Saturday, June 2, 2012

To pull or not to pull… the German Autobahn would work much better if it would be controlled by conWIP.


A production line is like the German Autobahn. If you keep pushing, it will break down. Like a production line, the Autobahn has measurable parameters. Release rate; at what frequency are cars coming on to the road from the ‘Einfahrt’. Urilization; what is the percentage, or portion, of the road that is occupied by cars. Variability; to what degree are drivers out of sync with the speed at which they are driving, slowing down, stopping and starting up again. Lead time; how long does it take cars to travel a certain segment of the road. And throughput; at what rate are cars leaving the Autobahn through the ‘Ausfahrt’.
So what happens when the Autobahn underlies a push principle?... let’s take a step back here and first explore the question: “What is it, that implies we are working within a push principle?”
In a push environment, entities enter the system according to a planned or random moment in time. A planned order released to the production line according to the planned start date, a baby entering this world (there’s your push), a car driving onto the Autobahn. All of these entities enter the system without any regard of what’s going on inside the system. A newborn does not care what the world is like; whether there are too many of us; it just wants in. A car going on a trip is a bit different (some people might listen to the traffic report), but not much. And your jobs scheduled to go on the line? Are they not being released into the process when the packaging line at the very end is down? Of course they are. Otherwise the plant controller would scream murder, when with the packaging line, the other work stations go down too.

But herein lies the difference between push and pull. In a pull environment, the release rate is controlled by the system itself and what goes on inside. Take air traffic control; If the runway for landing in Newark is down, every plane within the system that wants to fly to Newark is placed in a holding pattern and therefore WIP, or the inventory of airplanes in the air, is going up and it starts getting crowded around the New York airspace. Some smart person has, at some point in the past, decided to put a limit on the amount of airplanes that are allowed to fly around, within the New York airspace. Once that limit is reached, no other plane is allowed to take off from any airport to go towards New York.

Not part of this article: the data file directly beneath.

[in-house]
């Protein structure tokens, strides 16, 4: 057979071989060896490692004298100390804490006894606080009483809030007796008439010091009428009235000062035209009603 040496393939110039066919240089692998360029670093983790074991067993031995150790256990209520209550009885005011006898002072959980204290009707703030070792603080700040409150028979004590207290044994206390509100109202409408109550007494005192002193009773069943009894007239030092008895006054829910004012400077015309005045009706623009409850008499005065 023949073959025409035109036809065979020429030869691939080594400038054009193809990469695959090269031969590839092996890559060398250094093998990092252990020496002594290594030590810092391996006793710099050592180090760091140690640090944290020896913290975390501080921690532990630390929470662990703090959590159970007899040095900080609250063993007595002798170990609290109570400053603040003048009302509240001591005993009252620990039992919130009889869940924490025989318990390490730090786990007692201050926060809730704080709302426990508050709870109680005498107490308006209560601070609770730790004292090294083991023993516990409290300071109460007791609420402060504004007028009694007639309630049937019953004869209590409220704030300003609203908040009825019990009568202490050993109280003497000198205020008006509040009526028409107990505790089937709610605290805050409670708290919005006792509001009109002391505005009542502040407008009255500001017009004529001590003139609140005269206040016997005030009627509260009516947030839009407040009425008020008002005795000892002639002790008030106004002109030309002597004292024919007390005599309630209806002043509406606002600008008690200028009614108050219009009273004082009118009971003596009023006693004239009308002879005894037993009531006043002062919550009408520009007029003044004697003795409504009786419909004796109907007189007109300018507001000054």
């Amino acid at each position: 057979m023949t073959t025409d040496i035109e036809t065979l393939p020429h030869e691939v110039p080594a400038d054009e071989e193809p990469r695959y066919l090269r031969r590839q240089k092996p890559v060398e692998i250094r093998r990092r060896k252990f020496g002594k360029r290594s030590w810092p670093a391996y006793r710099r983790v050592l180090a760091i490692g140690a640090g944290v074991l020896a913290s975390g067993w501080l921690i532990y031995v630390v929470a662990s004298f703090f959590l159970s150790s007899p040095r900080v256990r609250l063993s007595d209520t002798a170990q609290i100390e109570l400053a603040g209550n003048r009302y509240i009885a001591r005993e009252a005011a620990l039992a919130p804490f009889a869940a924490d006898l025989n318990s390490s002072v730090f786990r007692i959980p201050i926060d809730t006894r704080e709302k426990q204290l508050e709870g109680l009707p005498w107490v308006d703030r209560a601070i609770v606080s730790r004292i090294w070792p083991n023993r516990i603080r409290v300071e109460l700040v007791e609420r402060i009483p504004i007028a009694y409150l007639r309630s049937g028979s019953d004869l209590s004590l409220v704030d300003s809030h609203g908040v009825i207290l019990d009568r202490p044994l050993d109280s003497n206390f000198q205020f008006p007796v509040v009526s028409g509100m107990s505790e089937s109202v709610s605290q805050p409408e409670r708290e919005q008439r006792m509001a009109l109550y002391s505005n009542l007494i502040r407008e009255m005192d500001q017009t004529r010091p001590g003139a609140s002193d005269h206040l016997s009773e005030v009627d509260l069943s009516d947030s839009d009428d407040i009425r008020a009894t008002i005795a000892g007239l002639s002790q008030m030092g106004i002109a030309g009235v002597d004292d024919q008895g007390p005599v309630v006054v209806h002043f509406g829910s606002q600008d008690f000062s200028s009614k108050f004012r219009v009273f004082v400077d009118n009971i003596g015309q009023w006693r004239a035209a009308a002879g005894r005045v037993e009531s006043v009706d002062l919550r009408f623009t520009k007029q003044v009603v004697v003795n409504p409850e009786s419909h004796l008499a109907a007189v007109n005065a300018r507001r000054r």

I call that the WIP cap and that is what makes the air traffic control system a pull system. In a pull system, once the WIP cap is reached, another entity is only allowed to enter, if another entity leaves the system, so that there is constant WIP.

Let’s summarize: A push system is driven by start dates; a pull system is controlled internally by way of a WIP cap. (That also makes clear, that babies will always be pushed into the world)

Back to the Autobahn. Back in the 60s when there was no traffic radio or iphone traffic information, the Autobahn was a pure push system. Later, all these traffic reports were introduced and we control a little bit better, but not much, when cars will enter traffic. I we were able to enter the era of pure pull in automobile traffic, everybody wanting to travel, would receive a spot at which time enter the road. In the perfect world you would stay at home until your ticket is called and then you would enter the Autobahn at the same utilization (amount of cars per kilometer) as always. (btw… if we are able to extend the air traffic systems so that you get a call when to go to the airport, we could avoid the piles of passengers at airports when there are flight delays).

All of the above is very desirable and people are working hard to make this a reality sometime. To switch a production line from push to pul is far more easy, but it still doesn’t happen much. Why is that?
In my mind it is because we do not point out the inefficiencies resulting from push with a scientific method like Little’s Law, the VUT equation (by Factory Physics) or a value stream map. We just look at the perceived cost of having a work station down. There are other reasons to not release a new job onto the system (e.g.waste of overproduction) and when WIP piles up downstream, it is certainly not smart to keep introducing raw materials to the process upstream. But there is always someone shouting that the lines must be utilized as much as possible.

We have to prove these people wrong!